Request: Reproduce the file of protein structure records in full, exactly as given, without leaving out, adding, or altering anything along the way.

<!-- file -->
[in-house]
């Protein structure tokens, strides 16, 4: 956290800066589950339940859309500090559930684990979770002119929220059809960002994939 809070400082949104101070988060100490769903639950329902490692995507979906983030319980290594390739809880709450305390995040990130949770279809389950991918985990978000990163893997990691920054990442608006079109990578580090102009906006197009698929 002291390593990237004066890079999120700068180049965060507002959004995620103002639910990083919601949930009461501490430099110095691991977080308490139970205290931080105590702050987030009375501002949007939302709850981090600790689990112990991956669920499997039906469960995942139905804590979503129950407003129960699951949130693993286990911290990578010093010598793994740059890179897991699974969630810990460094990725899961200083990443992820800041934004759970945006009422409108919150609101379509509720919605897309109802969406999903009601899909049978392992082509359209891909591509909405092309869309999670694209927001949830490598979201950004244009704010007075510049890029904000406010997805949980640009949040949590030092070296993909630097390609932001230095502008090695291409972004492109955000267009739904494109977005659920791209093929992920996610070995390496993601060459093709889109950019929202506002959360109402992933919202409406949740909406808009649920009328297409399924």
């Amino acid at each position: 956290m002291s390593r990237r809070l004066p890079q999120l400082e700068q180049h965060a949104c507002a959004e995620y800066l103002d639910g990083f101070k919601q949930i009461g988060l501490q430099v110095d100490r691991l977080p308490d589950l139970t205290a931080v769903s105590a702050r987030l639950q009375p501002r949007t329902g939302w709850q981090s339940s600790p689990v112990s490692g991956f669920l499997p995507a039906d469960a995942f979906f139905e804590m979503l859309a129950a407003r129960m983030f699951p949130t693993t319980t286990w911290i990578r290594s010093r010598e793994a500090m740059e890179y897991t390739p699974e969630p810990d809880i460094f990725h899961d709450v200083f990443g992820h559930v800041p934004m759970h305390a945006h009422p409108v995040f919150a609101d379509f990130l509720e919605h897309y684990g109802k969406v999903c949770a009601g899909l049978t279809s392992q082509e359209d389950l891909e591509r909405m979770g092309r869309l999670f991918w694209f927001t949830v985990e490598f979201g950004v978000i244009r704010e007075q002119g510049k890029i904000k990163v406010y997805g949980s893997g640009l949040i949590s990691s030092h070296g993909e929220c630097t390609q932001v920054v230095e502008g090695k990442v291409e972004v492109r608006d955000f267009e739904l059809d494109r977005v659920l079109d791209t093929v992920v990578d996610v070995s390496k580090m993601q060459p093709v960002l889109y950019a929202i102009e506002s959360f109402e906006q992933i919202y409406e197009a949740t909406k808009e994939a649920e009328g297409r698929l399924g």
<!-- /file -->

[in-house]
């Protein structure tokens, strides 16, 4: 956290800066589950339940859309500090559930684990979770002119929220059809960002994939 809070400082949104101070988060100490769903639950329902490692995507979906983030319980290594390739809880709450305390995040990130949770279809389950991918985990978000990163893997990691920054990442608006079109990578580090102009906006197009698929 002291390593990237004066890079999120700068180049965060507002959004995620103002639910990083919601949930009461501490430099110095691991977080308490139970205290931080105590702050987030009375501002949007939302709850981090600790689990112990991956669920499997039906469960995942139905804590979503129950407003129960699951949130693993286990911290990578010093010598793994740059890179897991699974969630810990460094990725899961200083990443992820800041934004759970945006009422409108919150609101379509509720919605897309109802969406999903009601899909049978392992082509359209891909591509909405092309869309999670694209927001949830490598979201950004244009704010007075510049890029904000406010997805949980640009949040949590030092070296993909630097390609932001230095502008090695291409972004492109955000267009739904494109977005659920791209093929992920996610070995390496993601060459093709889109950019929202506002959360109402992933919202409406949740909406808009649920009328297409399924």
């Amino acid at each position: 956290m002291s390593r990237r809070l004066p890079q999120l400082e700068q180049h965060a949104c507002a959004e995620y800066l103002d639910g990083f101070k919601q949930i009461g988060l501490q430099v110095d100490r691991l977080p308490d589950l139970t205290a931080v769903s105590a702050r987030l639950q009375p501002r949007t329902g939302w709850q981090s339940s600790p689990v112990s490692g991956f669920l499997p995507a039906d469960a995942f979906f139905e804590m979503l859309a129950a407003r129960m983030f699951p949130t693993t319980t286990w911290i990578r290594s010093r010598e793994a500090m740059e890179y897991t390739p699974e969630p810990d809880i460094f990725h899961d709450v200083f990443g992820h559930v800041p934004m759970h305390a945006h009422p409108v995040f919150a609101d379509f990130l509720e919605h897309y684990g109802k969406v999903c949770a009601g899909l049978t279809s392992q082509e359209d389950l891909e591509r909405m979770g092309r869309l999670f991918w694209f927001t949830v985990e490598f979201g950004v978000i244009r704010e007075q002119g510049k890029i904000k990163v406010y997805g949980s893997g640009l949040i949590s990691s030092h070296g993909e929220c630097t390609q932001v920054v230095e502008g090695k990442v291409e972004v492109r608006d955000f267009e739904l059809d494109r977005v659920l079109d791209t093929v992920v990578d996610v070995s390496k580090m993601q060459p093709v960002l889109y950019a929202i102009e506002s959360f109402e906006q992933i919202y409406e197009a949740t909406k808009e994939a649920e009328g297409r698929l399924g």